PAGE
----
If it comes to pass that the Japan-Scotland game is cancelled and so Ireland finish runners-up in Pool A, or that it is played and Scotland do not win by more than seven points or with a bonus point of their own, then Ireland will face the back-to-back champions next Saturday in Tokyo. It’s a daunting prospect, but Ireland will do so emboldened by this performance.

“I feel that you’ve got to be at your very, very best to have a chance and the All Blacks are a sort of team that you could play at your best and still not quite get the result. Because they weren’t number one in the world for ten years and they’re not back-to-back World Cup winners for no reason.

“They’re that because of the personnel they have, because of the culture they have and the performances they manage to put together on a very regular basis.

“So for us it would be, to a degree, a mountain to climb but I think after tonight the lads got their boots on, and they’ve got a few crampons, and they’ve taken a little bit of an ascent. Obviously the whole thing gets steeper next week but if it is the All Blacks, then we’ll look to scale those heights.”

Whoever Ireland play next week, they will have had the weekend off, with the All Blacks having a 13-day turnaround into the Saturday quarter-final, and the Springboks 12 days. Yet, this performance should be beneficial.

‘It’s one of those conundrums really,” said Schmidt. “You want to get some rhythm and possibly on the back of us not playing for nine days it’s probably important to play whereas I do think some of the other teams have had shorter turnarounds and therefore they’re probably delighted.”

“It’s enough work that we got through and hopefully it will stand to us. It was a lot of work, the forwards particularly really muscled up well and had to work really hard. That’s a little bit attritional but it’s something they enjoy doing anyway. Well they do at the time anyway, probably in the morning, they feel the effects of it.”

That said, such was Ireland’s dominance over Samoa that they only had to make 45 tackles, as well as missing 13.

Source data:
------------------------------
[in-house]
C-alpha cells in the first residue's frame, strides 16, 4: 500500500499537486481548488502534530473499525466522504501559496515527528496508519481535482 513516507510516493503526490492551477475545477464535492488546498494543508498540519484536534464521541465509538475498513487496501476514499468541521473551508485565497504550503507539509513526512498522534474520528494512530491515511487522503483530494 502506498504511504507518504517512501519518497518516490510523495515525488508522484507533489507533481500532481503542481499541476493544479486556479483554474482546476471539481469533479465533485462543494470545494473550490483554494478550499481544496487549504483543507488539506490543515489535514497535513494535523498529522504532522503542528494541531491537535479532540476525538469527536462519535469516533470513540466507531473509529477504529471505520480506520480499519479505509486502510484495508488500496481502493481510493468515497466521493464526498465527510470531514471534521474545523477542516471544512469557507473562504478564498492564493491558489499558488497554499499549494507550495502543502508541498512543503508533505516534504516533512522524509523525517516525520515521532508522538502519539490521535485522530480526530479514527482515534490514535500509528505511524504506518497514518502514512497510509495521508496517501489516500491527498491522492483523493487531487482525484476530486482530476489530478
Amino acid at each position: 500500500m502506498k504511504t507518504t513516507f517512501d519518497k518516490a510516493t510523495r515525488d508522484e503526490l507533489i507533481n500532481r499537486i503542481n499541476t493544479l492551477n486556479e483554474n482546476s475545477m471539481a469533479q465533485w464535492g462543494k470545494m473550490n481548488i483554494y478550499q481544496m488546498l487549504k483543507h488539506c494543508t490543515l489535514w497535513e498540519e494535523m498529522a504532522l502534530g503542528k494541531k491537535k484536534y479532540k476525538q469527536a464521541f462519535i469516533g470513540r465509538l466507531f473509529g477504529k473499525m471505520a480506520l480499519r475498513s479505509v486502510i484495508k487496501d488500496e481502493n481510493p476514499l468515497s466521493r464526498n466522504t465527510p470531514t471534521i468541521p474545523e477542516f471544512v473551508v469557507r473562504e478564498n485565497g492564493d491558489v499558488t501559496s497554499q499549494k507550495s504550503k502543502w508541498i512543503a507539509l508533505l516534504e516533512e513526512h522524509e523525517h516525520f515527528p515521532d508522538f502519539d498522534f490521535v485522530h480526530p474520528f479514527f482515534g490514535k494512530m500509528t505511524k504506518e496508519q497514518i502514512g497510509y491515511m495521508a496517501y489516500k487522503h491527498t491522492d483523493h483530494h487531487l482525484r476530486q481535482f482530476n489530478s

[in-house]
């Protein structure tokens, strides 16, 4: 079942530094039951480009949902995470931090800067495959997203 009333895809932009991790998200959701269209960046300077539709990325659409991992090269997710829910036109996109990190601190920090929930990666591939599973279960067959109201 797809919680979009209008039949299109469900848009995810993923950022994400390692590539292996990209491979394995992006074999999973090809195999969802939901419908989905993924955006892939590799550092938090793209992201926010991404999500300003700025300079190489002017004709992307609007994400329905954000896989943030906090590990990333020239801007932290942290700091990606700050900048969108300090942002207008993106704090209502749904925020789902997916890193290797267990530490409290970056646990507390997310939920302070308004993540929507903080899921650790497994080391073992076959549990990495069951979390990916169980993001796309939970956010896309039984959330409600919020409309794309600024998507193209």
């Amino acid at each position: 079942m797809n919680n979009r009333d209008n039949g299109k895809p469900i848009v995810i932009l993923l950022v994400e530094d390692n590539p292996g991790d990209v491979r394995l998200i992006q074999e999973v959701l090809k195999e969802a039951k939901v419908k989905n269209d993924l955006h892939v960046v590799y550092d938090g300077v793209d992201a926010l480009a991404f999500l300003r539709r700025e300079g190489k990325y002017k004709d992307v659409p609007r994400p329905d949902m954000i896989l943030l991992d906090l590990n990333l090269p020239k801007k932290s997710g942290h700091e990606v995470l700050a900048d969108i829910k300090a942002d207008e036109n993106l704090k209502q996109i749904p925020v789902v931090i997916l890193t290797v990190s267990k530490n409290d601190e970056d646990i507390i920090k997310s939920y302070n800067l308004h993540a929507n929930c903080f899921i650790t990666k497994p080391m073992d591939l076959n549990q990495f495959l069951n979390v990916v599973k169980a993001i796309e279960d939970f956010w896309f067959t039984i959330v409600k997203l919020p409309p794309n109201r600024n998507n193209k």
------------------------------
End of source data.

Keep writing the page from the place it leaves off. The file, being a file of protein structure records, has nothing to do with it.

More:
There were a litany of contenders for the man of the match gong. The foot soldiers led the way, notably Tadhg Furlong and CJ Stander, Conor Murray and Johnny Sexton were at their best on the day they equaled the Peter Stringer-Ronan O’Gara half-back record of 55 Test starts together for Ireland, as a precursor to breaking it next week.

In the event it went to Jordan Larmour, who has hit a rich vein of form and has added another dimension to Ireland’s attacking play. Collectively Ireland beat 30 defenders, with Larmour’s dancing footwork accounting for a dozen of them.

CJ Stander carries during Ireland’s 47-5 win over Samoa. Photograph: Dan Sheridan/Inpho
CJ Stander carries during Ireland’s 47-5 win over Samoa. Photograph: Dan Sheridan/Inpho

He made 17 carries, only Stander had more, for 67 metres, and his two breaks led to one gorgeous try-scoring assist and a neat finish from Murray’s bullet-like pass. Schmidt conceded Larmour has put his hand up for selection in the quarter-final.

“Yeah, I think Jordan keeps putting his hand up and that’s one thing we really like about him. He puts his hand up no matter where he ends up. Look back to that Japan game, he ends up at 13, Luke McGrath was on the wing. Jordan ended up at 12 tonight, with Keith Earls at 13.

“I think his flexibility, his enthusiasm - he’s irrepressible. I don’t know how many tackles he slipped tonight. He got the ball under real pressure a few times and also created opportunities from having the ball under pressure.

“When he got that ball with a little bit of time and space to move, I thought when he took the outside break and got the fend and then the timing and the accuracy of his inside off-load to Johnny for the try was top notch.

“He’s a youngster who we try to have involved; we’re just not sure where sometimes. Sometimes he is a little bit maverick and he wanders around because he’s not quite sure he’s playing at any one point but part of that is probably our point because we keep swapping him around,” said Schmidt, smiling.

“But we swap him around because he’s so versatile and because his skill set and his enthusiasm allow him to survive wherever we put him. I thought he was really good tonight.”